Now that Spring is well and truly upon us, we have been noticing changes to the weather and living things around us. The sun comes out more often, the flowers are in bloom and the trees are filled with blossom. What else is changing?
Dan Dan the Gardening Man took us to the flower beds and pond, where we discovered that we are also sharing our school grounds with some newts!
Today we had a breath-taking and memorable visit from Obby from The Blooming Circus, who helped us kick off our Gosh and wow topic. First, he performed some fantastic circus tricks while we watched in amazement.
Next, it was our turn to have a go! We spilt into two groups, and Obby taught us how to spin plates, use flower sticks and juggle with scarves.
Ten days ago, Harris brought his wormery into the classroom, and Reception C took the worms on as their temporary pets. We kept them in a safe, dark place and were careful not to knock them or make any loud noises. We took turns observing them moving around in the wormery.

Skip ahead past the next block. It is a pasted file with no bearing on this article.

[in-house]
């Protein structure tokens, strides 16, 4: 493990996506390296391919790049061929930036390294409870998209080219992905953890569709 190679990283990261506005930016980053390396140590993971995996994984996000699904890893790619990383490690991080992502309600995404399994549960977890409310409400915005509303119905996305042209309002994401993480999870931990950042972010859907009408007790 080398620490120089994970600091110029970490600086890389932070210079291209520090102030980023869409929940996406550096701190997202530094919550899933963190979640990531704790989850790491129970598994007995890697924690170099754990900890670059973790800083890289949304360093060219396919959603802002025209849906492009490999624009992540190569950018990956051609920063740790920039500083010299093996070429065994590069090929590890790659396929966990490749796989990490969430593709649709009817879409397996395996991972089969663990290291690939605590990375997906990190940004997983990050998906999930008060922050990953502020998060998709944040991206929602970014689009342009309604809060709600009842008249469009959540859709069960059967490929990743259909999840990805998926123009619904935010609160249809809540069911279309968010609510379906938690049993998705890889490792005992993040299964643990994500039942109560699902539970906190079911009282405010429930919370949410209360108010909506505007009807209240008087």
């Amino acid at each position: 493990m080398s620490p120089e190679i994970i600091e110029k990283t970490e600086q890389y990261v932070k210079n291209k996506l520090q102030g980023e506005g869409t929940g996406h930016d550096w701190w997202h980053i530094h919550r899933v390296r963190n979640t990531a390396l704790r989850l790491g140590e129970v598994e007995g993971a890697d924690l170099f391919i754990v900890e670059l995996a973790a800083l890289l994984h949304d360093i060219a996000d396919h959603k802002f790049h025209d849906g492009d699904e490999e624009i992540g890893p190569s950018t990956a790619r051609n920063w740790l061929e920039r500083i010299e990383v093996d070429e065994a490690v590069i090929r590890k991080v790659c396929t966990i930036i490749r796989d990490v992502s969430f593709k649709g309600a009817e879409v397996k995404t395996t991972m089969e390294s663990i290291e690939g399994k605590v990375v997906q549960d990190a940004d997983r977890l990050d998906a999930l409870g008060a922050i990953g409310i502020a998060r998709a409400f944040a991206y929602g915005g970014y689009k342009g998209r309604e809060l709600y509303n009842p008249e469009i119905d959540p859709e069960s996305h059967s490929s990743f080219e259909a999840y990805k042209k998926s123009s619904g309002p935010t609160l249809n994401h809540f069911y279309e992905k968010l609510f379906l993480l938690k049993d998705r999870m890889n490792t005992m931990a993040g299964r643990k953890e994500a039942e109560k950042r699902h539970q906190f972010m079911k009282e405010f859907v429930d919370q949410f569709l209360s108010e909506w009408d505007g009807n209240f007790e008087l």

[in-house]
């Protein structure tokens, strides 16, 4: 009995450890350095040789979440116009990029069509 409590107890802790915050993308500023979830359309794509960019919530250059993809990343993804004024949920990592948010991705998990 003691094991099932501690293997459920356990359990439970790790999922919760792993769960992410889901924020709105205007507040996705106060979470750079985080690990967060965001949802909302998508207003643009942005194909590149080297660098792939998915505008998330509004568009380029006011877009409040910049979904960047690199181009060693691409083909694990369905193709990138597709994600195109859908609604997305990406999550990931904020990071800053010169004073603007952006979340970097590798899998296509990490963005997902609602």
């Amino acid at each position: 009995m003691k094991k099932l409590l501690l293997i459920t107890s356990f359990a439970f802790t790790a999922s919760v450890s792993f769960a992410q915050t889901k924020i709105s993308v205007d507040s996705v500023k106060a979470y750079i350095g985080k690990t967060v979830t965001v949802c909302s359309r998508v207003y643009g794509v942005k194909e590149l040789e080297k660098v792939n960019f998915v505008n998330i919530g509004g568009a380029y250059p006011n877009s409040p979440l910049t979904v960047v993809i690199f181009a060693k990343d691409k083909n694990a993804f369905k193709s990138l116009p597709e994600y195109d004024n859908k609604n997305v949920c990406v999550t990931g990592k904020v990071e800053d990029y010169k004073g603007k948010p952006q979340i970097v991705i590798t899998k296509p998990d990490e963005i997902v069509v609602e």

After ten days, today was the day to release the worms into the wild. We took the wormery outside and gently emptied the contents. We were so pleased to see the worms wriggling happily and digging deep into the soil.
We’ll miss having them around the classroom, but we know they are enjoying life outside, and we love observing them in their natural environment. Good luck in the wild our wormy friends!
Last Thursday we visited the Centre for Wildlife Gardening as part of our Mother Earth topic. We put on special high-visibility jackets for safety, and then got on the bus to the centre.
When we arrived, we sat and had lunch together. Then Andrew (a wildlife expert) taught us about plants, animals and their habitats.
Next, we went on a mini-beast hunt. Can you name some of the creatures we discovered?
Finally, we learnt about how bats communicate using echolocation by playing the ‘bats and moth’ game.
– A group of frogs is called an army.
– The smallest bird in England is called a goldcrest.
– Stag beetle larvae live for 6 years, but adult stag beetles only live for a few weeks.
– Female newts lay hundreds of eggs, but can only lay one at a time.